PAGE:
Respond to user feedback in the context of long term vision: This axiom could not be stated more exquisitely. The customer is always king, still is, and knows best. It will bode publishers and developers well (they still work separately and don’t quite understand each other) to observe how users read and what they want out of a book they are reading. In this age where every behavioral aspect is “statisticized” and numbers are crunched to ensure that every permutation and combination of reader profiles are deciphered, it still makes sense to step back and let the reader decide what he or she wishes to read. Forcing a genre or a book down a reader’s throat because it looks cool on screen or or is easy to develop or even because one segment of readers in another part of the world found it fascinating might not be the way to go.

From a long-term perspective, it is important that new readers take to books, given that so many other media vie for their attention. This desire to attract new readers can sometimes tempt publishers and e-book developers to make books seem like video games, noisy and a riot of colours. Publishers can play an important role in such a situation, bringing their experience and knowledge of reader habits to bear upon the final product. While it is always important to push the envelope and experiment with styles, the prospect of scaring away the reader with too many bells and whistles is a real one. It therefore becomes important for publishers to keep an ear to the ground and understand how readers receive the new technologies that emanate from the developer’s labs ever so often, even it is just a lonely voice of dissent. E-books are still at a nascent stage of their evolution and a misstep could result in a terrific opportunity being lost forever.

Very few publishers offer their readers an honest opportunity to comment on their books, whether on their content on their presentation. Perhaps readers may have an insight or two to offer if they are given a chance to offer some feedback. Incorporating such feedback into the publishing process might actually yield dividends.

The publishing industry often comes across as a tight-knit one, one that often refuses to borrow ideas from other types of crafts. This is slowly changing now as many professionals who started their careers in other sectors are finding upper management jobs within the publishing sector. Perhaps it is time we incorporated best practices from other trades, practices that will help the publishing sector forge ahead.

Yes, we still call it that.

We spent the last weekend in Bombay (or Mumbai to whom the old name doesn’t appeal). The nature of our work there left us with much free time so we decided to do the next best thing – scour for books.

We spent some time at the Strand Book Stall, which, crowded and cramped as it is, still continues to amaze with its sheer selection of books, and at the newly opened Kitab Khana, which is situated near what used to be simply called Fountain and is now called Hutatma Chowk.

Kitab Khana is an amazing place for bibliophiles. Seems like the owners have deliberately chosen not to have the bookstore crammed with shelves, instead allowing visitors to move freely within the store. The books stocked are also of a different variety with more attention being paid to Indian literature. Some books not usually found, like the Paris Review Interviews, are also available here and should delight a bibliophile no end. Unlike the Strand, Kitab Khana offers good discounts to buyers.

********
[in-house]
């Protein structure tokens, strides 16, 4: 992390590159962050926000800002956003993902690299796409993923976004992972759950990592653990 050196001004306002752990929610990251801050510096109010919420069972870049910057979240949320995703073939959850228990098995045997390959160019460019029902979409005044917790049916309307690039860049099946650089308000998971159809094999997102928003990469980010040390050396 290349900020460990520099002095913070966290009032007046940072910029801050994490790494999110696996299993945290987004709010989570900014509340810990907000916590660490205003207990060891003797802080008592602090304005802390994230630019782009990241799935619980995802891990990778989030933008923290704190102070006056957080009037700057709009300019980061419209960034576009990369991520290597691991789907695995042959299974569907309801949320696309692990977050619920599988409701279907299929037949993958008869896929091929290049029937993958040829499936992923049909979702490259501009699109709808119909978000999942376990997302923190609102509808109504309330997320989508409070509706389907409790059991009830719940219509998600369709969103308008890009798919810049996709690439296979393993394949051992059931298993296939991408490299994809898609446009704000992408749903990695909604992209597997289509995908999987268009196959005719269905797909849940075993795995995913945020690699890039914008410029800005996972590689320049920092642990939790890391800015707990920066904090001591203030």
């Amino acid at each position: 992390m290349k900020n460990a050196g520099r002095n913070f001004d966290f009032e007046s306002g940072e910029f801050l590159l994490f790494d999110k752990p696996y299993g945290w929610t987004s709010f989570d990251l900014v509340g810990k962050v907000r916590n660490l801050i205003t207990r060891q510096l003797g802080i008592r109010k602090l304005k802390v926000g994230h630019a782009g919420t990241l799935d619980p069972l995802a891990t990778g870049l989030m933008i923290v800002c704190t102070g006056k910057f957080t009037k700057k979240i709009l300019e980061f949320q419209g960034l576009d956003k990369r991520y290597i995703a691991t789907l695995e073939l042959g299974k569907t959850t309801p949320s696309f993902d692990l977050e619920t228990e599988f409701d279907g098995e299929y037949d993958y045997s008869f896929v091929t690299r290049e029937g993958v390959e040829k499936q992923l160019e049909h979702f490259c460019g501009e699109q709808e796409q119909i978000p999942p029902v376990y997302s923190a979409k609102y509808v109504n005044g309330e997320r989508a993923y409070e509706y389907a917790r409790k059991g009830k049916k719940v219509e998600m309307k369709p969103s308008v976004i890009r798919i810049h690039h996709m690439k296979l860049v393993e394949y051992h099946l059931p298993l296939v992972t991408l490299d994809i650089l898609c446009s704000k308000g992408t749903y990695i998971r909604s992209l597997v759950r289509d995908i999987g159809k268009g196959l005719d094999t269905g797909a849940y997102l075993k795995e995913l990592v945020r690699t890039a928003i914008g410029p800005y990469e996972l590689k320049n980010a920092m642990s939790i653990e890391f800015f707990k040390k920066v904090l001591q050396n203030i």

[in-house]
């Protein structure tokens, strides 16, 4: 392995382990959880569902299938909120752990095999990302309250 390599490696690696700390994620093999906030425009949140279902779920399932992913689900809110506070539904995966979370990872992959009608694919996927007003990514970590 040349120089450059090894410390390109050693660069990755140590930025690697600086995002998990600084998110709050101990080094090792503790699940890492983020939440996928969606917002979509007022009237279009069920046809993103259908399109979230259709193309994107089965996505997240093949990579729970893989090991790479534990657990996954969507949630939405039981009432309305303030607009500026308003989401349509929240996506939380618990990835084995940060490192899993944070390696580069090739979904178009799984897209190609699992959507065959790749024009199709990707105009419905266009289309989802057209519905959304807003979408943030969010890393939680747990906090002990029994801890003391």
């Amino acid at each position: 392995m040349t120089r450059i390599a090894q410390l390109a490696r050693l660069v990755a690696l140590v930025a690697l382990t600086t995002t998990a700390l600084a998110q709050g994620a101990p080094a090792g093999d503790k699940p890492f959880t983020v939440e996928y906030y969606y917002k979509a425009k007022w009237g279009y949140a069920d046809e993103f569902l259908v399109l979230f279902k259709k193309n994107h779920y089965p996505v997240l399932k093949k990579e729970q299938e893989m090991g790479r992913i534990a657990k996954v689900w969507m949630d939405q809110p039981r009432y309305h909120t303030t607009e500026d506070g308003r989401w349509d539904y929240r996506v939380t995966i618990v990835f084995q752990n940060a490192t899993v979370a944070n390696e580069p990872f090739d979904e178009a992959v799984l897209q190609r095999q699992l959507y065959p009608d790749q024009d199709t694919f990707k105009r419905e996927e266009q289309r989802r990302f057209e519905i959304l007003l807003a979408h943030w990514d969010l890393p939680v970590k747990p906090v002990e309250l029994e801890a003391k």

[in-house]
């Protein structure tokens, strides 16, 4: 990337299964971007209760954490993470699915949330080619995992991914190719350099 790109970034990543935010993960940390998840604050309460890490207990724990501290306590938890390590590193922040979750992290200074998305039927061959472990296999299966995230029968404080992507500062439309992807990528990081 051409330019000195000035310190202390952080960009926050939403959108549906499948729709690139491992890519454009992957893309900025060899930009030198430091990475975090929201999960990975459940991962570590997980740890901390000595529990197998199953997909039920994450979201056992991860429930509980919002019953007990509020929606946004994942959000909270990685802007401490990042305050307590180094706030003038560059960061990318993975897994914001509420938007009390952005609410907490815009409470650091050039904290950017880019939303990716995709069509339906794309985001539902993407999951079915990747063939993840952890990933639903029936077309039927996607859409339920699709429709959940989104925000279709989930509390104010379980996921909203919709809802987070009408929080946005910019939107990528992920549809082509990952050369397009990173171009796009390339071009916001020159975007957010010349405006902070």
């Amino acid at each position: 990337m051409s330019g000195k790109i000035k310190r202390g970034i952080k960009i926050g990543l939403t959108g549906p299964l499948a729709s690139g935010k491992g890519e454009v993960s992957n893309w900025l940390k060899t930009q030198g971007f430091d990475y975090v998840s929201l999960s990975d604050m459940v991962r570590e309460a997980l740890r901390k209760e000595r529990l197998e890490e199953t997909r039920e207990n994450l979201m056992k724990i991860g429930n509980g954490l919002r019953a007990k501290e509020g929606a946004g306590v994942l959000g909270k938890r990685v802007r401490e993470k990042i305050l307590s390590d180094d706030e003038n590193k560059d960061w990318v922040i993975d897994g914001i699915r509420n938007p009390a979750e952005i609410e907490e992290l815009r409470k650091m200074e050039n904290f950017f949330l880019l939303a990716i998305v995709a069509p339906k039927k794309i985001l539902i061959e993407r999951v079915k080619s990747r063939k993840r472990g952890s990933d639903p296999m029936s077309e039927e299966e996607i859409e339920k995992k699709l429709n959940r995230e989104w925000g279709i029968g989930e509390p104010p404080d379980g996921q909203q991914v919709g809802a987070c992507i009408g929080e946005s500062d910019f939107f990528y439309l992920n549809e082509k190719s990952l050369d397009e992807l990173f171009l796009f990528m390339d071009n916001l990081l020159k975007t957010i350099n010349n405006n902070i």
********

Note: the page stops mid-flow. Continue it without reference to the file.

Given the time we had to ourselves to just roam around we chanced upon a group of 5-7 hawkers, not too far from KitabKhana itself, selling what seemed an excellent collection of used books. These guys know their books and it seems like the knowledgeable book buyer will get what he/she is looking for. Between there and a similar place in Matunga, we found copies of Zadie Smith’s On Beauty and The Autograph Man and four volumes (out of six) of Winston Churchill’s books on the Second World War. All for Rs. 400. Given that these books couldn’t be found at any regular book store, it was a delightful experience finding them. Many such books rarely available at bookstores, or even online, could be found here.

Photo Courtesy: Akshay Mahajan (lecercle - flickr.com)

Which brings me to my point. Bookstores still have a future. The ease of making a purchase online notwithstanding, and the large discounts available there, bookstores allow one the experience of leafing through the pages, the convenience of comparing two texts to find what you are looking for (especially where non-fiction is concerned), the ability to gauge the quality of the pages, the fonts and the readability in general and the comfort of just being able to browse through spines and look for a title that interests you. If bookstores ever triggered an impulse purchase it had to be its brick and mortar variety.

To make the book buyer’s experience more enjoyable though, bookstores will have to be more than just shelves with personnel milling around. Attendants will have to be knowledgeable about books and be able to guide the buyer on that journey called book buying. The store itself will have to allow for lazy reading and comfortable browsing. A hurried environment just won’t do.